Players only! If you are not a total bass geek please exit
this site immediately. Below you will see two written examples
(traditional notation and tablature) of the most famous Bungle
bass-line ever. This bass-line was written by drummer Danny
Heifetz (no bassist in their right mind would dream it up
). You will notice that it is basically two chromatic scales
starting an octave apart (C#) and collapsing (one ascending,
one descending) to a unison (F#). If you play this line on
piano with one finger from each hand you will realize what
a ridiculous concoction it is. On bass, however, it's not
so easy. It took me a long time to figure out how to play
it, and a very short time to forget it. I had to re-learn
it in order to teach it to a student, and now, at the behest
of many bass-dweebs, I am disclosing the secret of the dead
**click image for larger version
In manuscript form, I have divided the
line into four positions. By "position" I mean
a four-fret span, one finger per fret (1-2-3-4). Technically,
the line can be played in three positions. The five notes
in position VI can be played with the other two notes in
position V. But I never played it this way. I found that
at such a fast tempo, it was easier to play if my hand
was constantly climbing upward. This also makes more sense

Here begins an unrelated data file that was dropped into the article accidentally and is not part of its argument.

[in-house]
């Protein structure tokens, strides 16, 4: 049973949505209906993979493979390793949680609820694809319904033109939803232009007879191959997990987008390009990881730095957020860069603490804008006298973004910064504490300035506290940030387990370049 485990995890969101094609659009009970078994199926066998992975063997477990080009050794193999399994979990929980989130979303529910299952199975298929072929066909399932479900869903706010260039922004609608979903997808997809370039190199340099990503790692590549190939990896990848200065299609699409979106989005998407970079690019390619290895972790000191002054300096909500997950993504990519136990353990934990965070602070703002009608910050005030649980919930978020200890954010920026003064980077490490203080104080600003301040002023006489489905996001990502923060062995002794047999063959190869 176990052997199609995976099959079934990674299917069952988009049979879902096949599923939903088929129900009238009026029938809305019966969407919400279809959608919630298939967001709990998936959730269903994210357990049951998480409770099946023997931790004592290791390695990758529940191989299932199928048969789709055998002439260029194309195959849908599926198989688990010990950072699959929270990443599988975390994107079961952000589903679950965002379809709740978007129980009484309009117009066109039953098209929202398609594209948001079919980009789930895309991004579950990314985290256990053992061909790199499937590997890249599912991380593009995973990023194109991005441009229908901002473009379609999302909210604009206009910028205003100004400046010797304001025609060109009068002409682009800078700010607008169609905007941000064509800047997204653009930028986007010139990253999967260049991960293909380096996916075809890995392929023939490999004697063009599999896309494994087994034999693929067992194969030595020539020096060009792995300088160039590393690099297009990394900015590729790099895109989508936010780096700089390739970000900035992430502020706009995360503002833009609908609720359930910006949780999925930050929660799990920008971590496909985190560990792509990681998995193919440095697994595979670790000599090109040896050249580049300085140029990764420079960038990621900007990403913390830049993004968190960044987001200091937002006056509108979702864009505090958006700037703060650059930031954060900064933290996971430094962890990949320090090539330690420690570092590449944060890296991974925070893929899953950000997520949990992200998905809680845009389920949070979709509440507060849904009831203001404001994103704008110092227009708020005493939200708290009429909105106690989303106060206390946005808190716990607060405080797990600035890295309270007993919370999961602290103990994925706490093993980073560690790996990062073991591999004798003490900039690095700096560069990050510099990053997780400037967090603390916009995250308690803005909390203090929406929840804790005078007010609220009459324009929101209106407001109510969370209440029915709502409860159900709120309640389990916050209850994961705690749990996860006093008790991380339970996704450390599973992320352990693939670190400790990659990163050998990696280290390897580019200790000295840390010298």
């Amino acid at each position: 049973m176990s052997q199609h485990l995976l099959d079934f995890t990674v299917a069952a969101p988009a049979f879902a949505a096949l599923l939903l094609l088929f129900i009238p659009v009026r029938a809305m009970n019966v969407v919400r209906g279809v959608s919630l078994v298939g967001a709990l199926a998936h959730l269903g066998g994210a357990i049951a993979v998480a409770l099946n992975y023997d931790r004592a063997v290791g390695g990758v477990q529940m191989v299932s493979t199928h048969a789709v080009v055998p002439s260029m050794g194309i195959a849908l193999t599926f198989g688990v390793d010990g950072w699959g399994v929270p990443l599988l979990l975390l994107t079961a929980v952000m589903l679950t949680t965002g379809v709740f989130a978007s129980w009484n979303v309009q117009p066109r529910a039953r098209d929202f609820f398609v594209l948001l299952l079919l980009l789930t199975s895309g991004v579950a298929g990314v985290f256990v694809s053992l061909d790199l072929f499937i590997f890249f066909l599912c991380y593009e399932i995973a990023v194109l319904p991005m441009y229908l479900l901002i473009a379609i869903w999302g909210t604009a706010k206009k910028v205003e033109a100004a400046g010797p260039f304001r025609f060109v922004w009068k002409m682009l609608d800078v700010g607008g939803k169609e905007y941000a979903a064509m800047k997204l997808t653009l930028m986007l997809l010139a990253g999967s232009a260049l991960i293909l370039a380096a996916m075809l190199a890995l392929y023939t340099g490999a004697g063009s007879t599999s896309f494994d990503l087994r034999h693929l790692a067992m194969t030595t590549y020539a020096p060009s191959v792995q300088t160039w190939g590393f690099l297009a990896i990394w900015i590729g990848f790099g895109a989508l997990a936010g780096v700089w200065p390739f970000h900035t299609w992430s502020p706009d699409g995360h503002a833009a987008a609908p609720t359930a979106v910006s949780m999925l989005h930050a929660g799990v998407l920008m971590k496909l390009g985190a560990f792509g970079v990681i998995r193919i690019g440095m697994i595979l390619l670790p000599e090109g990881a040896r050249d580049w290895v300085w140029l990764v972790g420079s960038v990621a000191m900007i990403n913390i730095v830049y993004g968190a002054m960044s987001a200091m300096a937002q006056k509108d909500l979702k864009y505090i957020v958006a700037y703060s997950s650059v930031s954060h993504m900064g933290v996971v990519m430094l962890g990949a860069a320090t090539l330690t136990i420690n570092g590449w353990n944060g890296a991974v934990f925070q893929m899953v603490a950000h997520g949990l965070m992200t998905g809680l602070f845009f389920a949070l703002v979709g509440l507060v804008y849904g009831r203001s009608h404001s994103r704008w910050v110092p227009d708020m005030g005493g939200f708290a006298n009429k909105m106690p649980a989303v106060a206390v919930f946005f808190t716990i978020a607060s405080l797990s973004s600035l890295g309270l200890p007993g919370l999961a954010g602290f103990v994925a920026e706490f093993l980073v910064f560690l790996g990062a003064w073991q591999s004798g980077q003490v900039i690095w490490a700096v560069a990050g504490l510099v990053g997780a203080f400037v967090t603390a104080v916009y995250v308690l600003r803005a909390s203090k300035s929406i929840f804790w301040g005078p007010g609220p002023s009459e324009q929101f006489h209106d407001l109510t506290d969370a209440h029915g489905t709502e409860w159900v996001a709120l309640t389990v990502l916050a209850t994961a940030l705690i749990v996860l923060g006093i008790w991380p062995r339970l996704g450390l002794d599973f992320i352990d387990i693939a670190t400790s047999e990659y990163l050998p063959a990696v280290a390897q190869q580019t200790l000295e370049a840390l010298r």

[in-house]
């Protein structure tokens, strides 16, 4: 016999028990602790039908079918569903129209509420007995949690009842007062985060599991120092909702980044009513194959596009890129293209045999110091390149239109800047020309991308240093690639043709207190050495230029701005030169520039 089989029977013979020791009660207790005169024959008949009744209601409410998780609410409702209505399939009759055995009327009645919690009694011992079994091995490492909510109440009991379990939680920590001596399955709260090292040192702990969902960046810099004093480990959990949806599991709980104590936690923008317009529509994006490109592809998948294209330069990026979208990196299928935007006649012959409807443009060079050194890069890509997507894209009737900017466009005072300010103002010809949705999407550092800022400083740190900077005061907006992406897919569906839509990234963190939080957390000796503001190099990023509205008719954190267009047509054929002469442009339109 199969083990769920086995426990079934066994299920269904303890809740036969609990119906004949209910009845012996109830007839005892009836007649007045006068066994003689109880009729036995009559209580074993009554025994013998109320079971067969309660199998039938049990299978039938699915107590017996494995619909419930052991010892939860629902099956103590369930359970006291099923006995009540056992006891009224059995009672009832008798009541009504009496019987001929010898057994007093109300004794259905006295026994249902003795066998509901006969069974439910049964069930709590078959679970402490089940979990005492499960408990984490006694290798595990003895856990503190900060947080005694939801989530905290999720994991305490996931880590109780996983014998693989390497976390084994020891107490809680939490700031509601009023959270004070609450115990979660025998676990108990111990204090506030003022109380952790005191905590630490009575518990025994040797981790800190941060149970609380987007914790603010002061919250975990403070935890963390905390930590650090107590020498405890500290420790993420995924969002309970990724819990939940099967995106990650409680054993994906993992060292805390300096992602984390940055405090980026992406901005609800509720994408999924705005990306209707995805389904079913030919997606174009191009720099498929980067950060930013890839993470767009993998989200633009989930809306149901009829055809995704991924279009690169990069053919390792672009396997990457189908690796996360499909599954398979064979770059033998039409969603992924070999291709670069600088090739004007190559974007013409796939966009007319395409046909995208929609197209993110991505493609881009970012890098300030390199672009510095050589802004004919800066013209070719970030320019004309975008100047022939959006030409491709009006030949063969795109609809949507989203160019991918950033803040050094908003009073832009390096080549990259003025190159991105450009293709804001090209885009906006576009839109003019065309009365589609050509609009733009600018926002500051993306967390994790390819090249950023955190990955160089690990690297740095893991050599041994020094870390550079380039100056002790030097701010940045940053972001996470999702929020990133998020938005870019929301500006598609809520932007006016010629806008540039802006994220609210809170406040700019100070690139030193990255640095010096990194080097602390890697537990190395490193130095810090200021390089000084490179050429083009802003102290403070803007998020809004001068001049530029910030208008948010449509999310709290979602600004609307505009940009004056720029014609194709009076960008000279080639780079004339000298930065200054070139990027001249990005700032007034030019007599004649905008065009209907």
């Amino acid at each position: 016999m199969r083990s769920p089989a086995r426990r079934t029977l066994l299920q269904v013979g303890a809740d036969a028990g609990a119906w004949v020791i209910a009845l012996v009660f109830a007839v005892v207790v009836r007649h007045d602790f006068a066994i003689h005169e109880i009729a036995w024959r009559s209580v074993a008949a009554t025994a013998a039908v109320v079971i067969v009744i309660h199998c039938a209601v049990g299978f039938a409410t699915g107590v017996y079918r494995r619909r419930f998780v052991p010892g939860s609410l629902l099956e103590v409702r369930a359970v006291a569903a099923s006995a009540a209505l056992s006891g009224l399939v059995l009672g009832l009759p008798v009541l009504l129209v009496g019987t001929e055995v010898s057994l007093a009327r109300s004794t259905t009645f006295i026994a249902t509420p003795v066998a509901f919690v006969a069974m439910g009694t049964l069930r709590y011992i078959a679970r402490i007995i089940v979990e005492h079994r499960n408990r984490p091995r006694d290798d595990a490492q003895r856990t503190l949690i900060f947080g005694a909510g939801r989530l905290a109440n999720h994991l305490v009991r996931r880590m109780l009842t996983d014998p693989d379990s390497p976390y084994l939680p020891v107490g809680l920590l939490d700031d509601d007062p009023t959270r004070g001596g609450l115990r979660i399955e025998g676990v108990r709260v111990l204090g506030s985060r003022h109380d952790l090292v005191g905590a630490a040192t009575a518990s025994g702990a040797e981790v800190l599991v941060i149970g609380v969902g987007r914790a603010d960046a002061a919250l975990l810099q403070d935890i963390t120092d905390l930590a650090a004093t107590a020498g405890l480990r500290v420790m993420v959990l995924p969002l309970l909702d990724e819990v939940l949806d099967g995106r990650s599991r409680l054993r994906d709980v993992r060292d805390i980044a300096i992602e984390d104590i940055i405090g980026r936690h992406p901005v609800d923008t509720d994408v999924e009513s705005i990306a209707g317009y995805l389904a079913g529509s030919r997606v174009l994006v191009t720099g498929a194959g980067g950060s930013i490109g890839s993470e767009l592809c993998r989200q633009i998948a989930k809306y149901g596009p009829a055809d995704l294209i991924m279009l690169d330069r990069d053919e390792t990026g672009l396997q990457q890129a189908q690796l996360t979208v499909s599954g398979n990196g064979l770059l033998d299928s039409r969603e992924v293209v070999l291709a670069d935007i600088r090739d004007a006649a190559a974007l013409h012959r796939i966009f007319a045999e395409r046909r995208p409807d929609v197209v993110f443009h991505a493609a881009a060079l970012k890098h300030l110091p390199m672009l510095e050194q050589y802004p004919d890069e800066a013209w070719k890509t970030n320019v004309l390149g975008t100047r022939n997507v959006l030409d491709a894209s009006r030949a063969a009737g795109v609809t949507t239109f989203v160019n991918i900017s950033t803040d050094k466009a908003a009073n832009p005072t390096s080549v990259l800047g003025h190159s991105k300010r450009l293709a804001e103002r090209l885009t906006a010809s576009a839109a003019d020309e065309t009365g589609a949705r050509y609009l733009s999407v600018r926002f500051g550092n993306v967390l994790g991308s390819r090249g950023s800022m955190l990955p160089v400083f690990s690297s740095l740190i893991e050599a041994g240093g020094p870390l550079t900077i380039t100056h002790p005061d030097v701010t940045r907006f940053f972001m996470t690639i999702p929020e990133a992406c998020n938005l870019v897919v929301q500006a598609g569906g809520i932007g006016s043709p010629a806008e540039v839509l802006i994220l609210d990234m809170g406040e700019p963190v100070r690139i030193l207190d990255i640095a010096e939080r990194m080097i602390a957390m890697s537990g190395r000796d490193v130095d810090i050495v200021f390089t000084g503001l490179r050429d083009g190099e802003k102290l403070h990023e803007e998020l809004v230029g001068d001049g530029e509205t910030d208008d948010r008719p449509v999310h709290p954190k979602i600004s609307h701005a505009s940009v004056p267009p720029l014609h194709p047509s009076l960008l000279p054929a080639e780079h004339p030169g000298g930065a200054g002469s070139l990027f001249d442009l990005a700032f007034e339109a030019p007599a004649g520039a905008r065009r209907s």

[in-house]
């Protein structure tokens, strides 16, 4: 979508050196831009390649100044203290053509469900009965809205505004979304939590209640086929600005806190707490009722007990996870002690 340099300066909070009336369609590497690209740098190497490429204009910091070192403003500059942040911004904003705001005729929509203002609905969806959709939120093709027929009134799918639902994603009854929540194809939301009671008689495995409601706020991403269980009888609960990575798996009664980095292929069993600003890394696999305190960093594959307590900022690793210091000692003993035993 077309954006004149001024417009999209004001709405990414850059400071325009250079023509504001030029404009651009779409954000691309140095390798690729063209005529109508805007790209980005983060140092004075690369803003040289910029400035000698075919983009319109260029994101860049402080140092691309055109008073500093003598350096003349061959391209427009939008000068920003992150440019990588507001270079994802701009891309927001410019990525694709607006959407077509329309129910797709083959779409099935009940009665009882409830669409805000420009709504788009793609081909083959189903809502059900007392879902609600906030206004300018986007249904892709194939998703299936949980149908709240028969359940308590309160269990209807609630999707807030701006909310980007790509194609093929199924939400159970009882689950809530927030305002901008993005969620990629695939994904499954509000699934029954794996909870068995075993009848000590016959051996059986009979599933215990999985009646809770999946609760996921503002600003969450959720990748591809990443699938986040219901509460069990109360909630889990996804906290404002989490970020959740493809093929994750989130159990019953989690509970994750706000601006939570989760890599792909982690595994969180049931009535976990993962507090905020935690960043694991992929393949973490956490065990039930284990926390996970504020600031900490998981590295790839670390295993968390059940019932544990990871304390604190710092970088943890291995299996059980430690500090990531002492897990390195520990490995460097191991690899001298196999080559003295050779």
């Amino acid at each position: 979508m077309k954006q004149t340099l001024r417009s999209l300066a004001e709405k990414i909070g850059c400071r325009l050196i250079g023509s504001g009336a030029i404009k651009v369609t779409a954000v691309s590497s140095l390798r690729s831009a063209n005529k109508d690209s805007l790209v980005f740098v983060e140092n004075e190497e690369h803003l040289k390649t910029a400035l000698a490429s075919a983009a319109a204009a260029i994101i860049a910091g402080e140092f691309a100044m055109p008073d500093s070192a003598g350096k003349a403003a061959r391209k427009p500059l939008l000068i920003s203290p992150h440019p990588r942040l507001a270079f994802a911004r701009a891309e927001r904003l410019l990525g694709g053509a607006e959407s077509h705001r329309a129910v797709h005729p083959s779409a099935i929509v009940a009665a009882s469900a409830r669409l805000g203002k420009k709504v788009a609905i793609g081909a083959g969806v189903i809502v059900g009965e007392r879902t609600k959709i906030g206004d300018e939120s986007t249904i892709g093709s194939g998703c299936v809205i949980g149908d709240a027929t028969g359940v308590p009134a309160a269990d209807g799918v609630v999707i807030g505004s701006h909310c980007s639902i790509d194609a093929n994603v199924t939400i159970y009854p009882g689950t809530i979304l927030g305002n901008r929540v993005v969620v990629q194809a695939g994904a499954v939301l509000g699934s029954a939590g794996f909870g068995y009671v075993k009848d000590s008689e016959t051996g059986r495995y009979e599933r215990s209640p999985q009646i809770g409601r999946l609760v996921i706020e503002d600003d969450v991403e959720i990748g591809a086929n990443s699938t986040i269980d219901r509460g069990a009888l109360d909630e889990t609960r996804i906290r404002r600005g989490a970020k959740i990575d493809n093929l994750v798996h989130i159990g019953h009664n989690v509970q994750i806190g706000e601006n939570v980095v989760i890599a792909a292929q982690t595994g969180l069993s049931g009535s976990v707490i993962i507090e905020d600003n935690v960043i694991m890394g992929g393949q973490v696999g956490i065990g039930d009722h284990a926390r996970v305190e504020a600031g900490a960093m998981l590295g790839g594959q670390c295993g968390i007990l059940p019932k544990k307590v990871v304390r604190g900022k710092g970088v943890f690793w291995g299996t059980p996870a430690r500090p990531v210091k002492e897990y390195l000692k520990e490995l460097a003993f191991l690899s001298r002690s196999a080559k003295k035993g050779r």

when you realize that position V, VI and VIII all begin
on the A string. Above each note I've written a fingering.
And the roman numerals represent what fret the position
begins at. So, for example, in the last measure your first
finger should be at the 8th fret even though the figure
starts with your 2nd finger.
Good luck, and let us never speak of
this bass-line again.
My very first bass was a Hondo double cut-away which I
received for Xmas in 1980 right before my 13th birthday.
The only recording I ever made with that bass was the first
Mr. Bungle demo from 1986. That, with my VT (Vibration
Technology) combo amp. In 1987 or so I purchased an Ibenez
Pro-Line, which was used on susequent demos as well as
Mr B's first CD, and which I still own. Incidentally, on
that record I used a Peavey TKO combo amp with a 15-inch
speaker. Kinda silly. Anyway, Bungle got a big check from
Warner Bros. so I decided to get an Alembic bass. I had
been enthralled with Alembics ever since I had Stanley
Clarke's double LP "I Wanna Play For You". On one of the
inner sleeves there is a photo of twelve of his basses
gracefully displayed on the brick steps of a mission. I
didn't really consider the sound of Alembics. I just thought
this was the coolest picture ever.
images for larger version
Alembic 5-string Europa
So I met this guy at a Bungle show who happened to
work for Alembic. He got me a good deal and brought
me to the factory up in Santa Rosa, California where
I was able to pick out the actual pieces of maple